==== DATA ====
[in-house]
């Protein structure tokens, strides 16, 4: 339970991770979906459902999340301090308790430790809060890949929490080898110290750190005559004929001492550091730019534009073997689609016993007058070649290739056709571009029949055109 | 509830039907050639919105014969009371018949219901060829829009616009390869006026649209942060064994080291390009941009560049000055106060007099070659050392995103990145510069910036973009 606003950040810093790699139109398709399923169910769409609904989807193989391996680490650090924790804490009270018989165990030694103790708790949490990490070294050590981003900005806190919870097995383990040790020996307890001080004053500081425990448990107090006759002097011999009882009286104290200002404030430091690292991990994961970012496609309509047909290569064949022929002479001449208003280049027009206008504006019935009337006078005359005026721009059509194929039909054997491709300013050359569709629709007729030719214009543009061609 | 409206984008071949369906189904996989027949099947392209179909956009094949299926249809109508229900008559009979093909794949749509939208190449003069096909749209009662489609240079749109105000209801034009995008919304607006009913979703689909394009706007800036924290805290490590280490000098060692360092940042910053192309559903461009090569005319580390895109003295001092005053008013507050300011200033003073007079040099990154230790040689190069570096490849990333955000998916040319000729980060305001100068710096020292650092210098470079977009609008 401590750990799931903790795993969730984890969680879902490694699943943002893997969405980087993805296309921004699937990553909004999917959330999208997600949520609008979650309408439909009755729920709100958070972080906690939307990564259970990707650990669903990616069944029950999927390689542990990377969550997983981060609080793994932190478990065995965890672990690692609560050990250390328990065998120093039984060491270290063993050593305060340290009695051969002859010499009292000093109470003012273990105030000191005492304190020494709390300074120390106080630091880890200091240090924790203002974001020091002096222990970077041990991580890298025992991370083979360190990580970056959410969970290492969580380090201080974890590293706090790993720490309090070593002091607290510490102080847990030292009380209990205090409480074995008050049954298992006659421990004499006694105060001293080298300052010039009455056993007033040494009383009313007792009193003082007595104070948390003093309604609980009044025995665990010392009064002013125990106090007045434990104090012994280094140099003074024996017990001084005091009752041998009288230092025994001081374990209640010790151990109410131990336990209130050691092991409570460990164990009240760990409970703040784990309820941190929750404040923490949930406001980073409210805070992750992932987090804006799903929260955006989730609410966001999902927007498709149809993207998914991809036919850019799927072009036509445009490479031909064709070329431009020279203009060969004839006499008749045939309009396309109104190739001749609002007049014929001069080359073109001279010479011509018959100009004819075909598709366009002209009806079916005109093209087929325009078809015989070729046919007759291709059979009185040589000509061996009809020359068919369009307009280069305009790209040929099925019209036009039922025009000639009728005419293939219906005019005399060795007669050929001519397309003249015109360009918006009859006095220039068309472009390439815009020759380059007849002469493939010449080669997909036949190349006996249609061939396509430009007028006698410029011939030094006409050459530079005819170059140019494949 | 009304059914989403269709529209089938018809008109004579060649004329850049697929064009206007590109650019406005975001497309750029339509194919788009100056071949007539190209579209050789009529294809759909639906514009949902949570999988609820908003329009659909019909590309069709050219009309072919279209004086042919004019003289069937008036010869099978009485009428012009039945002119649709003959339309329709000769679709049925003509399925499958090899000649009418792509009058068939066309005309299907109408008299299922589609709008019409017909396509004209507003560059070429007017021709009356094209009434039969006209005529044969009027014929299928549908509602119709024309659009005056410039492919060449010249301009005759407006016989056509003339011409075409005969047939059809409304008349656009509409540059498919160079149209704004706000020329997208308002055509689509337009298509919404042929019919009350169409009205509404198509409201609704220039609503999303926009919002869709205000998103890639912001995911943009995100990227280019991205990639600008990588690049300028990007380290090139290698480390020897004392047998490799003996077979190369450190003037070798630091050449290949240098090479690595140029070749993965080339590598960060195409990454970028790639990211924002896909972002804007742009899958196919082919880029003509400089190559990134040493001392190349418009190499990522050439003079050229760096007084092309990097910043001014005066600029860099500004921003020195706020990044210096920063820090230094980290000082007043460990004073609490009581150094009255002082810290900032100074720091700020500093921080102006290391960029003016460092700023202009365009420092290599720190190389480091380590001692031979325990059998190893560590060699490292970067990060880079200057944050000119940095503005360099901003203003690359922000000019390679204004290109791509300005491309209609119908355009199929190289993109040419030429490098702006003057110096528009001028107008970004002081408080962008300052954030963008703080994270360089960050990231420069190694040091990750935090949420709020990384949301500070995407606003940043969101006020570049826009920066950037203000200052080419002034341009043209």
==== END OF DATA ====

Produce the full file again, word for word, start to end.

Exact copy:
[in-house]
């Protein structure tokens, strides 16, 4: 339970991770979906459902999340301090308790430790809060890949929490080898110290750190005559004929001492550091730019534009073997689609016993007058070649290739056709571009029949055109 | 509830039907050639919105014969009371018949219901060829829009616009390869006026649209942060064994080291390009941009560049000055106060007099070659050392995103990145510069910036973009 606003950040810093790699139109398709399923169910769409609904989807193989391996680490650090924790804490009270018989165990030694103790708790949490990490070294050590981003900005806190919870097995383990040790020996307890001080004053500081425990448990107090006759002097011999009882009286104290200002404030430091690292991990994961970012496609309509047909290569064949022929002479001449208003280049027009206008504006019935009337006078005359005026721009059509194929039909054997491709300013050359569709629709007729030719214009543009061609 | 409206984008071949369906189904996989027949099947392209179909956009094949299926249809109508229900008559009979093909794949749509939208190449003069096909749209009662489609240079749109105000209801034009995008919304607006009913979703689909394009706007800036924290805290490590280490000098060692360092940042910053192309559903461009090569005319580390895109003295001092005053008013507050300011200033003073007079040099990154230790040689190069570096490849990333955000998916040319000729980060305001100068710096020292650092210098470079977009609008 401590750990799931903790795993969730984890969680879902490694699943943002893997969405980087993805296309921004699937990553909004999917959330999208997600949520609008979650309408439909009755729920709100958070972080906690939307990564259970990707650990669903990616069944029950999927390689542990990377969550997983981060609080793994932190478990065995965890672990690692609560050990250390328990065998120093039984060491270290063993050593305060340290009695051969002859010499009292000093109470003012273990105030000191005492304190020494709390300074120390106080630091880890200091240090924790203002974001020091002096222990970077041990991580890298025992991370083979360190990580970056959410969970290492969580380090201080974890590293706090790993720490309090070593002091607290510490102080847990030292009380209990205090409480074995008050049954298992006659421990004499006694105060001293080298300052010039009455056993007033040494009383009313007792009193003082007595104070948390003093309604609980009044025995665990010392009064002013125990106090007045434990104090012994280094140099003074024996017990001084005091009752041998009288230092025994001081374990209640010790151990109410131990336990209130050691092991409570460990164990009240760990409970703040784990309820941190929750404040923490949930406001980073409210805070992750992932987090804006799903929260955006989730609410966001999902927007498709149809993207998914991809036919850019799927072009036509445009490479031909064709070329431009020279203009060969004839006499008749045939309009396309109104190739001749609002007049014929001069080359073109001279010479011509018959100009004819075909598709366009002209009806079916005109093209087929325009078809015989070729046919007759291709059979009185040589000509061996009809020359068919369009307009280069305009790209040929099925019209036009039922025009000639009728005419293939219906005019005399060795007669050929001519397309003249015109360009918006009859006095220039068309472009390439815009020759380059007849002469493939010449080669997909036949190349006996249609061939396509430009007028006698410029011939030094006409050459530079005819170059140019494949 | 009304059914989403269709529209089938018809008109004579060649004329850049697929064009206007590109650019406005975001497309750029339509194919788009100056071949007539190209579209050789009529294809759909639906514009949902949570999988609820908003329009659909019909590309069709050219009309072919279209004086042919004019003289069937008036010869099978009485009428012009039945002119649709003959339309329709000769679709049925003509399925499958090899000649009418792509009058068939066309005309299907109408008299299922589609709008019409017909396509004209507003560059070429007017021709009356094209009434039969006209005529044969009027014929299928549908509602119709024309659009005056410039492919060449010249301009005759407006016989056509003339011409075409005969047939059809409304008349656009509409540059498919160079149209704004706000020329997208308002055509689509337009298509919404042929019919009350169409009205509404198509409201609704220039609503999303926009919002869709205000998103890639912001995911943009995100990227280019991205990639600008990588690049300028990007380290090139290698480390020897004392047998490799003996077979190369450190003037070798630091050449290949240098090479690595140029070749993965080339590598960060195409990454970028790639990211924002896909972002804007742009899958196919082919880029003509400089190559990134040493001392190349418009190499990522050439003079050229760096007084092309990097910043001014005066600029860099500004921003020195706020990044210096920063820090230094980290000082007043460990004073609490009581150094009255002082810290900032100074720091700020500093921080102006290391960029003016460092700023202009365009420092290599720190190389480091380590001692031979325990059998190893560590060699490292970067990060880079200057944050000119940095503005360099901003203003690359922000000019390679204004290109791509300005491309209609119908355009199929190289993109040419030429490098702006003057110096528009001028107008970004002081408080962008300052954030963008703080994270360089960050990231420069190694040091990750935090949420709020990384949301500070995407606003940043969101006020570049826009920066950037203000200052080419002034341009043209």